KCHR head of Pattanam excavations P J Cherian, said new findings will be addressed at an international workshop which the council is planning in collaboration with the British Museum, London. “No expert associated with the project was able to identify the shreds, with anything found elsewhere in the world. It is a challenge for the archaeological community. KCHR is hoping that the latest findings would throw light on the unknown aspects of Indian Ocean maritime traditions, culture and civilization,” Cherian said.

KCHR is pinning hopes on national and international experts, who will participate in the five-day workshop planned in September this year, with the support of the British Academy of South Asian Studies. “The soil condition in Kerala is not good enough to preserve ancient relics and the skeletal remains we found were very fragile. But, DNA process is possible. and we will conducting it soon.

The skeleton might belong to a Roman or an Indian. someone of Indian origin. […]

Sadly, there aren’t any details yet why they would think this might be a Roman … it would be nice to know if this is a necropolis type thing too; they have found Roman potsherds in the area (e.g.: Muziris Update (?)) …

ED: Conventiculum Bostoniense

Seen on LatinTeach:


I would like to announce the 2012 installment of the full-immersion, residential experience, the CONVENTICULUM BOSTONIENSE. We’re particularly excited about our program this year. First of all, we have a number of distinguished faculty. Apart from the creators of the current version of the Conventiculum, Profs. Emily McDermott, specialist in Horace and Latin poetry generally, and Pliny scholar Jacqueline Carlon, joining us this year as a newly minted faculty member and re-joining us as a conventiculum instructor is Neo-Latinist and living Latin expert James Dobreff. He’s published on the Swedish botanist Daniel Rolander, and has 15 years of experience in active teaching methods. Returning to teach for us is another living Latin expert, David Morgan, who is currently working on a comprehensive neo-Latin lexicon. We are also honored to have Jeanne Neumann, professor at Davidson College and author of the College Companion to Ørberg’s Latina Lingua per se Illustrata, as one of our “adiutores”. “Adiutores” are fluent speakers of Latin who will reside on campus and increase the number and quality of the interactive experiences for students during the week that the CB is in session.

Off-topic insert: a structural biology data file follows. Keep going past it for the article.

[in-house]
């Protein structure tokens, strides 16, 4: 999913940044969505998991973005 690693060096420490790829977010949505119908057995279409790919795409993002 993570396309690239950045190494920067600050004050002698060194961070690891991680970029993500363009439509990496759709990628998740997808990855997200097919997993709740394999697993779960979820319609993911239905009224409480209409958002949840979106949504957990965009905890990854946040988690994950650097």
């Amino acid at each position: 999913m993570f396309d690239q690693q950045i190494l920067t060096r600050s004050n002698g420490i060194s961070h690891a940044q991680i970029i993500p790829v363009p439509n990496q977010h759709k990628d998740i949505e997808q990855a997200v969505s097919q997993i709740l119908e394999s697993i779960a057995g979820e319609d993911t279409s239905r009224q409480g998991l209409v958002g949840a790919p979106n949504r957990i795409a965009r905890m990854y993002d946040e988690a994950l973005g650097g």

Here’s some more specific information. The Conventiculum Bostoniense is a full-immersion residential experience, specifically designed for teachers in schools and universities who want to gain some ability to communicate ex-tempore in correct Latin on a wide range of subjects. Participants will enhance and develop their own abilities to express themselves in Latin, both in speaking and writing, and at the same time will explore various ways to employ active Latin in the classroom to enhance the learning experience of their students. After the first evening’s arrival and orientation session, participants will speak Latin exclusively with one another and the faculty for seven days.

Two different graduate level courses are offered during the Conventiculum, one for first time attendees and one for re- turning participants as described below. Days are filled with instructional activities, including sessions focused on oral expression or prose composition, opportunities for social interaction (particularly at meals and in the dormitories), and excursions to the beach and local attractions, including museums and a winery.

For more information, and to apply, please visit